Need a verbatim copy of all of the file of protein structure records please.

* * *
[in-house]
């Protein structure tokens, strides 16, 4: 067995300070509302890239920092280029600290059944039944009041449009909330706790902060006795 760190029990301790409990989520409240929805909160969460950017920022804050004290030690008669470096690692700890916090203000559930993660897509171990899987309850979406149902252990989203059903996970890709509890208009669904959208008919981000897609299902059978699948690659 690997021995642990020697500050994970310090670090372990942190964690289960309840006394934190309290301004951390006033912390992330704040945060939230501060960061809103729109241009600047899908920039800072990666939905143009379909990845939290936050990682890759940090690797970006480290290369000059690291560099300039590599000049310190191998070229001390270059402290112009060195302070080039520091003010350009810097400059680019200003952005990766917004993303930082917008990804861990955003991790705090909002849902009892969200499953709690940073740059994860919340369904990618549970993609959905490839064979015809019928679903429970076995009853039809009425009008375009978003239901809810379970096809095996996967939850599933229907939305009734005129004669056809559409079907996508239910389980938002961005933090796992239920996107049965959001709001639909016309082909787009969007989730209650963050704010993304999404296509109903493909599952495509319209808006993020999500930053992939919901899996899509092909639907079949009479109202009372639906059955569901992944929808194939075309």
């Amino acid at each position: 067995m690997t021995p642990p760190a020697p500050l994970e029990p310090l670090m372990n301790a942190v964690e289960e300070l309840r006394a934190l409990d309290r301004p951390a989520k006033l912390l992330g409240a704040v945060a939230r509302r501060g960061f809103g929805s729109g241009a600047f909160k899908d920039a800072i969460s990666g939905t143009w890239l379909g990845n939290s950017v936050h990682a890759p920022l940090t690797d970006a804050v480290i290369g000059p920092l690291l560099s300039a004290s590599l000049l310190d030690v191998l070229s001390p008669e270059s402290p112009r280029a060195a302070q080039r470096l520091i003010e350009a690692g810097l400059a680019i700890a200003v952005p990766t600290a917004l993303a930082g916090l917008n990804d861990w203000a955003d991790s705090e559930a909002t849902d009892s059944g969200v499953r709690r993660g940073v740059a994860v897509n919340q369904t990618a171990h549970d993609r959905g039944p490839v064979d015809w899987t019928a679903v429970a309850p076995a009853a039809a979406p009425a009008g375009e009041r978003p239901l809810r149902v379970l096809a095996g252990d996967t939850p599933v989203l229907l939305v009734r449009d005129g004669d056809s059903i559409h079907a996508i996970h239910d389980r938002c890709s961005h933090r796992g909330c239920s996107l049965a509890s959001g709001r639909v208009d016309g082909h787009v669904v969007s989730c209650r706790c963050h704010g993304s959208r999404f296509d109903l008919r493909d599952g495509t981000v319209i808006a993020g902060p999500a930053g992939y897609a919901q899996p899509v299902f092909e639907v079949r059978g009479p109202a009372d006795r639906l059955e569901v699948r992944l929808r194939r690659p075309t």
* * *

[in-house]
């Protein structure tokens, strides 16, 4: 067995300070509302890239920092280029600290059944039944009041449009909330706790902060006795 760190029990301790409990989520409240929805909160969460950017920022804050004290030690008669470096690692700890916090203000559930993660897509171990899987309850979406149902252990989203059903996970890709509890208009669904959208008919981000897609299902059978699948690659 690997021995642990020697500050994970310090670090372990942190964690289960309840006394934190309290301004951390006033912390992330704040945060939230501060960061809103729109241009600047899908920039800072990666939905143009379909990845939290936050990682890759940090690797970006480290290369000059690291560099300039590599000049310190191998070229001390270059402290112009060195302070080039520091003010350009810097400059680019200003952005990766917004993303930082917008990804861990955003991790705090909002849902009892969200499953709690940073740059994860919340369904990618549970993609959905490839064979015809019928679903429970076995009853039809009425009008375009978003239901809810379970096809095996996967939850599933229907939305009734005129004669056809559409079907996508239910389980938002961005933090796992239920996107049965959001709001639909016309082909787009969007989730209650963050704010993304999404296509109903493909599952495509319209808006993020999500930053992939919901899996899509092909639907079949009479109202009372639906059955569901992944929808194939075309």
């Amino acid at each position: 067995m690997t021995p642990p760190a020697p500050l994970e029990p310090l670090m372990n301790a942190v964690e289960e300070l309840r006394a934190l409990d309290r301004p951390a989520k006033l912390l992330g409240a704040v945060a939230r509302r501060g960061f809103g929805s729109g241009a600047f909160k899908d920039a800072i969460s990666g939905t143009w890239l379909g990845n939290s950017v936050h990682a890759p920022l940090t690797d970006a804050v480290i290369g000059p920092l690291l560099s300039a004290s590599l000049l310190d030690v191998l070229s001390p008669e270059s402290p112009r280029a060195a302070q080039r470096l520091i003010e350009a690692g810097l400059a680019i700890a200003v952005p990766t600290a917004l993303a930082g916090l917008n990804d861990w203000a955003d991790s705090e559930a909002t849902d009892s059944g969200v499953r709690r993660g940073v740059a994860v897509n919340q369904t990618a171990h549970d993609r959905g039944p490839v064979d015809w899987t019928a679903v429970a309850p076995a009853a039809a979406p009425a009008g375009e009041r978003p239901l809810r149902v379970l096809a095996g252990d996967t939850p599933v989203l229907l939305v009734r449009d005129g004669d056809s059903i559409h079907a996508i996970h239910d389980r938002c890709s961005h933090r796992g909330c239920s996107l049965a509890s959001g709001r639909v208009d016309g082909h787009v669904v969007s989730c209650r706790c963050h704010g993304s959208r999404f296509d109903l008919r493909d599952g495509t981000v319209i808006a993020g902060p999500a930053g992939y897609a919901q899996p899509v299902f092909e639907v079949r059978g009479p109202a009372d006795r639906l059955e569901v699948r992944l929808r194939r690659p075309t």